Life Itself (2014)

An intimate, moving and all-encompassing look at the life of the late-great film critic Roger Ebert, from his early life to his first days as a film critic to his tragic illness and eventual death. A powerful, loving portrait of a man who lived and loved the movies.


Bobby Fischer Against the World (2011)

This explores the life of Bobby Fischer, the late Grandmaster and World Chess Champion considered by many to be the greatest chess player who ever lived. It’s notable for featuring previously never-before-seen footage from the 1972 World Chess Championship. But even if you’re not a chess fan, this is still fascinating exploration of an eccentric genius who, despite his talent and success, had his fair share of personal demons. Available on Netflix.


Calvet (2011)

This intimate, visually striking documentary explores the life of Jean Marc Calvet, a French painter now living in Nicaragua who, in his former life, battled severe drug addiction and was involved with dangerous criminals. It also chronicles his search for his now-grown son whom he had, to his regret, left behind years prior.


Marwencol (2010)

This delightfully offbeat and singular doc explores the life of Mark Hogancamp who was brutally attacked by five men outside a bar, leaving him with permanent brain damaged. It then looks at the fantasy world he creates for himself in the form a 1/6th scale size WWII-era Belgian town in his back garden which he populates with dolls and action figures.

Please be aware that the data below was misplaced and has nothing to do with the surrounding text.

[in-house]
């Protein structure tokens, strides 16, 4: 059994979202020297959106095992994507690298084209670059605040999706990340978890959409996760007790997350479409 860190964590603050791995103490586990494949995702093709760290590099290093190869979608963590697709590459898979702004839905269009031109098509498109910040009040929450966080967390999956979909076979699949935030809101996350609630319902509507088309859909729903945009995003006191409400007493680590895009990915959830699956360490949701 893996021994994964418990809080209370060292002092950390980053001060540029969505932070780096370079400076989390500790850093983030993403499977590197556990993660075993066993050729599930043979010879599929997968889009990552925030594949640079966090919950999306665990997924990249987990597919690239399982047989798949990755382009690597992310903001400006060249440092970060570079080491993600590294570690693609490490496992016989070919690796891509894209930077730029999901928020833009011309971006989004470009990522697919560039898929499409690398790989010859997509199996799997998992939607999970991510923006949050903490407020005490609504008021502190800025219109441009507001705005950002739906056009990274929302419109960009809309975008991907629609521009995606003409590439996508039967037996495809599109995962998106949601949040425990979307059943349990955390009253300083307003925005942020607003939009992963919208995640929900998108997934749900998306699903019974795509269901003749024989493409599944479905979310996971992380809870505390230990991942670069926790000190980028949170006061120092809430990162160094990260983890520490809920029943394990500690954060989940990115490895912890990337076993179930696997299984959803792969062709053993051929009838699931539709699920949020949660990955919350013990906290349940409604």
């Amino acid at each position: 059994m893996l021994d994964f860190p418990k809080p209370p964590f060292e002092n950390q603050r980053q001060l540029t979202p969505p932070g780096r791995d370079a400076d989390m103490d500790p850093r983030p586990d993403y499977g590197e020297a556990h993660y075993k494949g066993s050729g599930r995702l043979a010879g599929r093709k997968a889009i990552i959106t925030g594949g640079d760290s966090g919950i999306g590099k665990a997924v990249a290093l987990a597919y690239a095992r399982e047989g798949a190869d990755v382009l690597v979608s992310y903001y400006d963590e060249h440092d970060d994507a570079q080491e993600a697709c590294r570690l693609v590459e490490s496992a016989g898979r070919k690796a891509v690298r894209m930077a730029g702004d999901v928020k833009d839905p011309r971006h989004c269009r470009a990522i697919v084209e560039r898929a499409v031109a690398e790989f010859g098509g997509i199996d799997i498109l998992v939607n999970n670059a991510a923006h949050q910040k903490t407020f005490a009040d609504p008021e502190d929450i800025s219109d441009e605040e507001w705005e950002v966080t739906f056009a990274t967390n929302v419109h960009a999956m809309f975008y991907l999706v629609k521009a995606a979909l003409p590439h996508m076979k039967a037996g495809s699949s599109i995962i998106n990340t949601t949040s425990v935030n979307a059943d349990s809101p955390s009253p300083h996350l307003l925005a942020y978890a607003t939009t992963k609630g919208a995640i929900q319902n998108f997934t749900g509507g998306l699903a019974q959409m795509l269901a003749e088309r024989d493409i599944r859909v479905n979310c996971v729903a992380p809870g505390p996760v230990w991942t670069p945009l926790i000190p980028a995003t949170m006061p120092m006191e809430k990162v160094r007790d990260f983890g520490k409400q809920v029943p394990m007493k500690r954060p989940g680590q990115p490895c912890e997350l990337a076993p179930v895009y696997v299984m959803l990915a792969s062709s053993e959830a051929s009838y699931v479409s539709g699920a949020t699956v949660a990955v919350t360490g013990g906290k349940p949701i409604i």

Music & Musicians


Searching for Sugar Man (2012)

This part-musical love letter, part-investigative thriller follows two South Africans who set out to discover what happened to the mysterious, thought-dead ‘70s folk singer Sixto Rodriguez who, despite success in his native country, was virtually unknown elsewhere. It will make you want to search out his music afterwards. Available on Netflix Canada.


Marley (2012)

Even if you’re not particularly a fan of Bob Marley or his genre, this extremely thorough doc by Kevin Macdonald will have you glued to the screen throughout its lengthy two and half hour runtime, thanks to a deft mix of archive footage, rare photographs and interviews with Marley’s family and friends. Available on Netflix USA.


Something from Nothing: The Art of Rap (2012)